Marine fisheries are often allocated to stocks that reflect pragmatic considerations and may not represent the species’ spatial population structure, increasing the risk of mismanagement and unsustainable harvesting. Here we compile mark–recapture data collected across the North Atlantic to gain insight into the spatial population structure of Greenland halibut (Reinhardtius hippoglossoides), an issue that has been unresolved for decades. The dataset contains 168130 fish tagged from 1952 to 2021, with 5466 (3.3%) recaptured individuals. Our results indicate that fish tagged at <50 cm body length migrate at higher rates, suggesting that mark–recapture studies on adult individuals underestimate population-level migration rates. We find evidence for migrations across management units in the North Atlantic indicating two regional offshore populations: one in the Northeast Atlantic, where the West Nordic and Northeast Arctic stocks, currently managed separately, likely belong to a single population that spans from the Kara Sea to Southeast Greenland; and one in the Northwest Atlantic where migration was observed between the Newfoundland and Labrador stock and the Northwest Arctic stock in Davis Strait and Baffin Bay. Our findings indicate complex population structure with implications for international and domestic fisheries management of this long-lived species.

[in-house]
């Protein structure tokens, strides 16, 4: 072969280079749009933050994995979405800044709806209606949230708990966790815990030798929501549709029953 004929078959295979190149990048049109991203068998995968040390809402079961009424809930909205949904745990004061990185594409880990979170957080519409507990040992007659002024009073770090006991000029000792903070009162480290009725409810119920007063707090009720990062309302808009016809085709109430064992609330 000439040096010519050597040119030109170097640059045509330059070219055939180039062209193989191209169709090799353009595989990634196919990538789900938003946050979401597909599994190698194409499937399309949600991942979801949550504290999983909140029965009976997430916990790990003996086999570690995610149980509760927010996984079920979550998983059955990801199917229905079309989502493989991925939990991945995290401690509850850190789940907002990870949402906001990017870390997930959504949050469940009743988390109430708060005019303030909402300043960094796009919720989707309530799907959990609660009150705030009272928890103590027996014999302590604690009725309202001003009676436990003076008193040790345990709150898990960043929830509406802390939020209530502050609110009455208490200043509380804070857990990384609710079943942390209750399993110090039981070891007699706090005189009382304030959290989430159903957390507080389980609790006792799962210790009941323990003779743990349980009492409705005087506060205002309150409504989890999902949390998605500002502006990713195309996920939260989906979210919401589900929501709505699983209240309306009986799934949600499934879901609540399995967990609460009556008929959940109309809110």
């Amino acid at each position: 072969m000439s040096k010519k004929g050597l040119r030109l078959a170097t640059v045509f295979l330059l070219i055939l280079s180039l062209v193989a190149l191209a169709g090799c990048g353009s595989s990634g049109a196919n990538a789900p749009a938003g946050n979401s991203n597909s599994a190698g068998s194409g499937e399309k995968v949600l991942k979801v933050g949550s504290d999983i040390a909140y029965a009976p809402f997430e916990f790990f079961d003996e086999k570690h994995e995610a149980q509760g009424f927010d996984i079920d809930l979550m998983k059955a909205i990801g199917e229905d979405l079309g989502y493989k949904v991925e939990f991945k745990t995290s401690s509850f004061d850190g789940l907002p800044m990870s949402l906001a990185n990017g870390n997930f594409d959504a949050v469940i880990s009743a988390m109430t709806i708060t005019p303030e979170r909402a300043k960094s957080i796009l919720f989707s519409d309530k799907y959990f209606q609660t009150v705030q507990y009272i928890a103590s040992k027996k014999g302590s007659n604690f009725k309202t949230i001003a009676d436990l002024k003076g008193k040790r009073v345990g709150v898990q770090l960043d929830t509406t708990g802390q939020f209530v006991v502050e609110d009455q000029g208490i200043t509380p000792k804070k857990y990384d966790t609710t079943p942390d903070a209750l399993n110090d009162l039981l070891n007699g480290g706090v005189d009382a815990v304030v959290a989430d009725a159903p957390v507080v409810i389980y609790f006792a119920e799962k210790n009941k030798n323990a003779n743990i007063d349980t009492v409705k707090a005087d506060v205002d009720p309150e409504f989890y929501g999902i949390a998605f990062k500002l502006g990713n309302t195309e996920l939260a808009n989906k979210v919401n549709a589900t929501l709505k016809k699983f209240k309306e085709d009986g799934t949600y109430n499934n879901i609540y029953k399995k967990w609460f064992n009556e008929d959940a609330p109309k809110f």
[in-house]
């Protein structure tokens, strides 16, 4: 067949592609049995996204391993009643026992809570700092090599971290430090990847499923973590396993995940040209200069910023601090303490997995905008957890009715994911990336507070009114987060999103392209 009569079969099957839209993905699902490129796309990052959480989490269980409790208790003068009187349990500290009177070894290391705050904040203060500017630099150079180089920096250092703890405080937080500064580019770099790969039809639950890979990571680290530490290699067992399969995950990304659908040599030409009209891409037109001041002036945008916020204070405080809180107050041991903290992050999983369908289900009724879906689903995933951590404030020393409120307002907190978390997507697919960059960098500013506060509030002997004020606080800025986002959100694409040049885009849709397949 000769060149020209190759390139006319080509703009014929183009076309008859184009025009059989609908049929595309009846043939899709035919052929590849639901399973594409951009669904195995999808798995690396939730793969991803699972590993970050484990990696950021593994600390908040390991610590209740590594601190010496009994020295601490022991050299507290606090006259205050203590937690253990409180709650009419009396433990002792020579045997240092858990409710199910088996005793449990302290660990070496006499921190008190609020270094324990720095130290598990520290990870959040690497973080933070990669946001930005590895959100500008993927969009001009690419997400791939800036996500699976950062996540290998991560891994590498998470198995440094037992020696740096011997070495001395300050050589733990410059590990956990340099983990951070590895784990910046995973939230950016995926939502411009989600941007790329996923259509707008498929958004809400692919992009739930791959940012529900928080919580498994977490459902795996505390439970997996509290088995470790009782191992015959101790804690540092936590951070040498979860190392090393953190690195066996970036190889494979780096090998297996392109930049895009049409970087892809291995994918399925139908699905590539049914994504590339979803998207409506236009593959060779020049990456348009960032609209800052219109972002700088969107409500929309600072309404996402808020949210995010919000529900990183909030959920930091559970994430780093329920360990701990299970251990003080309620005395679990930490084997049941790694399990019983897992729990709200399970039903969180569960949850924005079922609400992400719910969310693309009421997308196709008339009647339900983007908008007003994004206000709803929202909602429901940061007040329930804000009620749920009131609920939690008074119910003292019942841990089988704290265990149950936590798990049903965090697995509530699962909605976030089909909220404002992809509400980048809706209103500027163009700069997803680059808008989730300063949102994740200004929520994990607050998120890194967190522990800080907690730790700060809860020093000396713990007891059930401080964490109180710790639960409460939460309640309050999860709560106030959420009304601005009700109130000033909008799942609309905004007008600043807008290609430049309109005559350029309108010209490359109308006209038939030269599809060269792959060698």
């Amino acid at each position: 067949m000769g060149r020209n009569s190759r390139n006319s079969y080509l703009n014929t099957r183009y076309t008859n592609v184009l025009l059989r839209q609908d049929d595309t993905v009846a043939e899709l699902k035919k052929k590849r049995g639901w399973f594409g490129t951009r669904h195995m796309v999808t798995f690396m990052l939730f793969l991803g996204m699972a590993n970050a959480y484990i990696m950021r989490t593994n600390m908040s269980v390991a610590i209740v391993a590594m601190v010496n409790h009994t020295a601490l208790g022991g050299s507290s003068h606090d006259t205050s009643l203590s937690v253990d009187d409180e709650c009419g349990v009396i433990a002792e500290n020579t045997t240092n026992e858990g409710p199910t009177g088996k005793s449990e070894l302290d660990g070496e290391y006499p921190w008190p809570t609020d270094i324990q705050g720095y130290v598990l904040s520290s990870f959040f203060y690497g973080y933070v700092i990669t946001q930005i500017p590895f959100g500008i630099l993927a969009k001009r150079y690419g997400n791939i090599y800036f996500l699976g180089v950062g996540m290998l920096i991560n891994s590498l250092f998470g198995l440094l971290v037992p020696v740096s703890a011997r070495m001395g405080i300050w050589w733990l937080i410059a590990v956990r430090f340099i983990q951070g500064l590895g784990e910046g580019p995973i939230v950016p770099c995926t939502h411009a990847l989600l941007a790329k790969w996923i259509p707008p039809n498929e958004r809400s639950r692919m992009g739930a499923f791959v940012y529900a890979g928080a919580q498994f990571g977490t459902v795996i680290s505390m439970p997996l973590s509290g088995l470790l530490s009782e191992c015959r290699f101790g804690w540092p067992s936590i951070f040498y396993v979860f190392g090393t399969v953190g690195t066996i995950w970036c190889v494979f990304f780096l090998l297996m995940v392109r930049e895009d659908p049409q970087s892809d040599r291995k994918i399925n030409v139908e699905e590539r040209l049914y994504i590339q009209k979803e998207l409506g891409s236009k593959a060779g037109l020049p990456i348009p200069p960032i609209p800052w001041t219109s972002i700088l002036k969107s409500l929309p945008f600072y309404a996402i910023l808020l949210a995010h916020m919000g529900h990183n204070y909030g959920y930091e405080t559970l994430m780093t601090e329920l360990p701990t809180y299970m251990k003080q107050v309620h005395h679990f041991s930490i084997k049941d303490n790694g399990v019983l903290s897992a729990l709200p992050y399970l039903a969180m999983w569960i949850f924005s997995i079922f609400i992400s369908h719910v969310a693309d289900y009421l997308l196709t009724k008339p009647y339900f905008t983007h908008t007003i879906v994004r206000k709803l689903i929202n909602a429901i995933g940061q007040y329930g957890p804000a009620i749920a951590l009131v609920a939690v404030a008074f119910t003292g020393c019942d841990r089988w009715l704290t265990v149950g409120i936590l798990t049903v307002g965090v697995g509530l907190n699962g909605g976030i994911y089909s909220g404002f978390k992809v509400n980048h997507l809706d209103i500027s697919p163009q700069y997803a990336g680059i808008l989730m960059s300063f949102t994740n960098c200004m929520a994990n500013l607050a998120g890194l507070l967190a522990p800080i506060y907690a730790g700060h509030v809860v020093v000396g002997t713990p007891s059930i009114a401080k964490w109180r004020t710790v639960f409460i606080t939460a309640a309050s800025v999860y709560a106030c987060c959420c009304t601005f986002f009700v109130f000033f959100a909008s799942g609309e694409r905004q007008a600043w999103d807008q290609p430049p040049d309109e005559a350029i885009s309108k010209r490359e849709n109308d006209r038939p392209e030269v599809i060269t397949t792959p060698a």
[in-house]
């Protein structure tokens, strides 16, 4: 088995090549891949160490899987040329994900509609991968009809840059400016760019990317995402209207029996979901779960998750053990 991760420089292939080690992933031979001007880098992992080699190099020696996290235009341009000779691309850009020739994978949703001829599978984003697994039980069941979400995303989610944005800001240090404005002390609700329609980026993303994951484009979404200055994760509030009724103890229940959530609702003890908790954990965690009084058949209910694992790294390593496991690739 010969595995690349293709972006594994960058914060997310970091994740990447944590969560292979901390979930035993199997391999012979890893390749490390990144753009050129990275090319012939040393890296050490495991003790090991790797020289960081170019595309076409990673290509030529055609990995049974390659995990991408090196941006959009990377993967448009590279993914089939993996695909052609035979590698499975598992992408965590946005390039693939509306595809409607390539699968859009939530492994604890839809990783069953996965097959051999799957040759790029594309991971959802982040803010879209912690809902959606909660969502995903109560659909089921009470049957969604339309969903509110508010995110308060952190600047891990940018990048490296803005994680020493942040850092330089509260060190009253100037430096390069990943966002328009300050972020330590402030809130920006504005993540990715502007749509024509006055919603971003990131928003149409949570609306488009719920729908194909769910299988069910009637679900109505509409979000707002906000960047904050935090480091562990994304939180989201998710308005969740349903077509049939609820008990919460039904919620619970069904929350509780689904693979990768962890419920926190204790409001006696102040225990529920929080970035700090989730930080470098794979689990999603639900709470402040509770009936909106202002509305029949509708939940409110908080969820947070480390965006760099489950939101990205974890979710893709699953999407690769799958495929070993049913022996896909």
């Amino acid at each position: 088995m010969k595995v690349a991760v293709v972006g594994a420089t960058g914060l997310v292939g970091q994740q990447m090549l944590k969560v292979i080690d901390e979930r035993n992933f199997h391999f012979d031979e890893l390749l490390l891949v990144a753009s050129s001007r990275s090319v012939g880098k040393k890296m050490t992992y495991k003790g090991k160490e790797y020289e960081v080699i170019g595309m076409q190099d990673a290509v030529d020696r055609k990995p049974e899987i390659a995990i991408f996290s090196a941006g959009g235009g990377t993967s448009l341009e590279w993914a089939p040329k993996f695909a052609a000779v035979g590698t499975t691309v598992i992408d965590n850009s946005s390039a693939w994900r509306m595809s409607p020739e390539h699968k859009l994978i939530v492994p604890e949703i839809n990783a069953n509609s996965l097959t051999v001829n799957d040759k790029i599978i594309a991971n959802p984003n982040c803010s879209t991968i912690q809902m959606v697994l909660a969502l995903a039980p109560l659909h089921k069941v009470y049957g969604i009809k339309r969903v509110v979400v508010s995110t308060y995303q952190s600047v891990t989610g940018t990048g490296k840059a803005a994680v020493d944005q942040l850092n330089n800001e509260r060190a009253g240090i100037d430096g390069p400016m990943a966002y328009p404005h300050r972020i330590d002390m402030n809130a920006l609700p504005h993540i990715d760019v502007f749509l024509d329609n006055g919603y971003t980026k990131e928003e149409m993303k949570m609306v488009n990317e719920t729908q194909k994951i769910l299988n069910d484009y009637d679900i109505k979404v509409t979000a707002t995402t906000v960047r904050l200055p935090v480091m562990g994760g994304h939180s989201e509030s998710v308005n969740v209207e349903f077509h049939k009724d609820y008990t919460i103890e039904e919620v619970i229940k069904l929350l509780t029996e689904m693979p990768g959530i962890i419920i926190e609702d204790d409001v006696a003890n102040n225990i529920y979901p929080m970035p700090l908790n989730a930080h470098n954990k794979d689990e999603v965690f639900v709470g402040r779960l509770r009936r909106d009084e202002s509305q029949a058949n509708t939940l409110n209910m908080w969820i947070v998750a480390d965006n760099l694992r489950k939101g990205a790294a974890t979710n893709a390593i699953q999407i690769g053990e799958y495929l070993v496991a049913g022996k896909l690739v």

- population structure
- Reinhardtius hippoglossoides